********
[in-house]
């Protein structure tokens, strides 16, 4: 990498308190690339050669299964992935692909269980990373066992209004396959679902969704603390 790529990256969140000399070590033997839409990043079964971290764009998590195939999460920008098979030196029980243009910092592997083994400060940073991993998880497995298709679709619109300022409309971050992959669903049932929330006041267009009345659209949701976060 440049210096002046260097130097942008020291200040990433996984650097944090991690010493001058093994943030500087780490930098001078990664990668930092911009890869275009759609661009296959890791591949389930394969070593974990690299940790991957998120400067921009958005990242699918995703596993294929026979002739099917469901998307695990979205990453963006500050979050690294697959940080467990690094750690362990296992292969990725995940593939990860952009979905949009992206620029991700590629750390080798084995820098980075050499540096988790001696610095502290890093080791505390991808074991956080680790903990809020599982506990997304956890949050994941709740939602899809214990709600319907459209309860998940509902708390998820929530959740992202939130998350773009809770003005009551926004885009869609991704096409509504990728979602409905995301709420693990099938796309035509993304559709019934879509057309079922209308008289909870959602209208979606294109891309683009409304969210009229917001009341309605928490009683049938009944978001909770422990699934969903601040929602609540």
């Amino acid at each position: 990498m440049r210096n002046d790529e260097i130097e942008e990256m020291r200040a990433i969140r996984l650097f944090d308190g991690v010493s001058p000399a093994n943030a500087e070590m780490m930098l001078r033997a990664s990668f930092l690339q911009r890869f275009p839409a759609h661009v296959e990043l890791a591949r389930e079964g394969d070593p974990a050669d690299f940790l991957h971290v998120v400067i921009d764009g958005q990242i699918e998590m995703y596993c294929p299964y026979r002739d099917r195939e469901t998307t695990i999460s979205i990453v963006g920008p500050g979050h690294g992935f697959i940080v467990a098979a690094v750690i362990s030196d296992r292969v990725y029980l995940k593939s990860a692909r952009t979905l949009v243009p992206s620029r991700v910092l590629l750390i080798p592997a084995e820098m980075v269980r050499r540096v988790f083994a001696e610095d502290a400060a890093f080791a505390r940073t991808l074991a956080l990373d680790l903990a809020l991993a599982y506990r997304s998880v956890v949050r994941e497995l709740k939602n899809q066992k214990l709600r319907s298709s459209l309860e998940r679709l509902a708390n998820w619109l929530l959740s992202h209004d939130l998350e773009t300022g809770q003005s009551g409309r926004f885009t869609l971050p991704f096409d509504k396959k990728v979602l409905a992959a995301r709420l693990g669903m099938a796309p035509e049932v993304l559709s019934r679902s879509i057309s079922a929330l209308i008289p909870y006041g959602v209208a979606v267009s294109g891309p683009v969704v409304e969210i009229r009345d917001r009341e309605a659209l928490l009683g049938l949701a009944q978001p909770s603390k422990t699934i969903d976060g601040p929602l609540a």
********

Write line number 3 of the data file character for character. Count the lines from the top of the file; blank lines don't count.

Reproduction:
């Amino acid at each position: 990498m440049r210096n002046d790529e260097i130097e942008e990256m020291r200040a990433i969140r996984l650097f944090d308190g991690v010493s001058p000399a093994n943030a500087e070590m780490m930098l001078r033997a990664s990668f930092l690339q911009r890869f275009p839409a759609h661009v296959e990043l890791a591949r389930e079964g394969d070593p974990a050669d690299f940790l991957h971290v998120v400067i921009d764009g958005q990242i699918e998590m995703y596993c294929p299964y026979r002739d099917r195939e469901t998307t695990i999460s979205i990453v963006g920008p500050g979050h690294g992935f697959i940080v467990a098979a690094v750690i362990s030196d296992r292969v990725y029980l995940k593939s990860a692909r952009t979905l949009v243009p992206s620029r991700v910092l590629l750390i080798p592997a084995e820098m980075v269980r050499r540096v988790f083994a001696e610095d502290a400060a890093f080791a505390r940073t991808l074991a956080l990373d680790l903990a809020l991993a599982y506990r997304s998880v956890v949050r994941e497995l709740k939602n899809q066992k214990l709600r319907s298709s459209l309860e998940r679709l509902a708390n998820w619109l929530l959740s992202h209004d939130l998350e773009t300022g809770q003005s009551g409309r926004f885009t869609l971050p991704f096409d509504k396959k990728v979602l409905a992959a995301r709420l693990g669903m099938a796309p035509e049932v993304l559709s019934r679902s879509i057309s079922a929330l209308i008289p909870y006041g959602v209208a979606v267009s294109g891309p683009v969704v409304e969210i009229r009345d917001r009341e309605a659209l928490l009683g049938l949701a009944q978001p909770s603390k422990t699934i969903d976060g601040p929602l609540a």